Not so the Cockpit. At first glance it might look exactly the same as every confirmation email that you’ve ever received after booking theatre tickets online, but that only makes the reward of actually reading it all the sweeter. Categories are subdivided into “the ticket collection bit” and “the access bit,” clearly taking their cues from the Friends episode naming conventions. The tone is friendly. The advice clear. And at the bottom, they sign off with a bonus section “Treat-for-reading-to-the-bottom-bit,” which admittedly is only a pile of restaurant suggestions, but is written so charmingly that I almost do want to use the 10% discount for Cockpit patrons that’s on offer.
Anyway, best go inside now.
There’s a small, square, foyer, with the box office on the right, set behind a glass window.
I give my name to the young woman sitting behind it.
“Here you go,” she says, sliding the ticket under the glass without further question.
Well, that was easy.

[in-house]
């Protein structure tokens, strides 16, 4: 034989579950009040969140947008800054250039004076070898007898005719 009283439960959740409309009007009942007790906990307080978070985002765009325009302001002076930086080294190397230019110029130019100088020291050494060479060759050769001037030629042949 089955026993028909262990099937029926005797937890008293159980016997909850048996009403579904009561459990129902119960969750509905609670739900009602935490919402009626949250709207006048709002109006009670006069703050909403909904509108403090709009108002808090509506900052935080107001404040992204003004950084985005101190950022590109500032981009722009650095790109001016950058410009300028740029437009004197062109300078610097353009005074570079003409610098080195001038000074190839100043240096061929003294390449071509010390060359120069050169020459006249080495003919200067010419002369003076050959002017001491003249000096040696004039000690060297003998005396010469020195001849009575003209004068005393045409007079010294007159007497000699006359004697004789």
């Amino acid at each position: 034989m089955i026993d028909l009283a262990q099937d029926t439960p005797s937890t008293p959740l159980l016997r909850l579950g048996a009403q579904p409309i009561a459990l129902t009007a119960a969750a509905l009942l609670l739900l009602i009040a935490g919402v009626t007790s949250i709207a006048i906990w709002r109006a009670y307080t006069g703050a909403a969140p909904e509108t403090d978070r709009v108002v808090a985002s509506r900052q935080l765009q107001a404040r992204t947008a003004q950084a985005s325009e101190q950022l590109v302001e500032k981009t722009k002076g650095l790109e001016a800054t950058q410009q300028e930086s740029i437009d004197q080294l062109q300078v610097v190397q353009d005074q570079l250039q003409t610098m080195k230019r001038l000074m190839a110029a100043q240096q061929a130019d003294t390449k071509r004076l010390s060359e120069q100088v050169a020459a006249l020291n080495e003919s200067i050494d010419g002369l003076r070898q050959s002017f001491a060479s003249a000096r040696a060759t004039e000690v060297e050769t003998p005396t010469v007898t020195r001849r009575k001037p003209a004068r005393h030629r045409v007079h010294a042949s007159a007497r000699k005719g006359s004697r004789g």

From here, I guess I suppose I’m supposed to go through the doors.
There’s another foyer through here, although it’s the strangest theatre foyer I’ve even been in. Tucked away on the left is the bar. Straight ahead are the doors leading to the auditorium. And everywhere else…
I begin to think I must have got turn around somewhere and accidentally walked into a dentists’ waiting room. There’s a painting on the wall which seems to be of a hamster helping two showgirls wind up some pink wool. Benches, a table, and a counter running across one wall are made of something that looks a cow gave birth to a block of marble. There are plants. And macramé potholders. There are fish tanks. Two of them. With handwritten instructions not to tap the glass. And most terrifying of all, there’s a mannequin lurking in the corner, wearing a scarf and a beanie and advertising a Jazz in the Round t-shirt, which apparently costs fifteen pounds.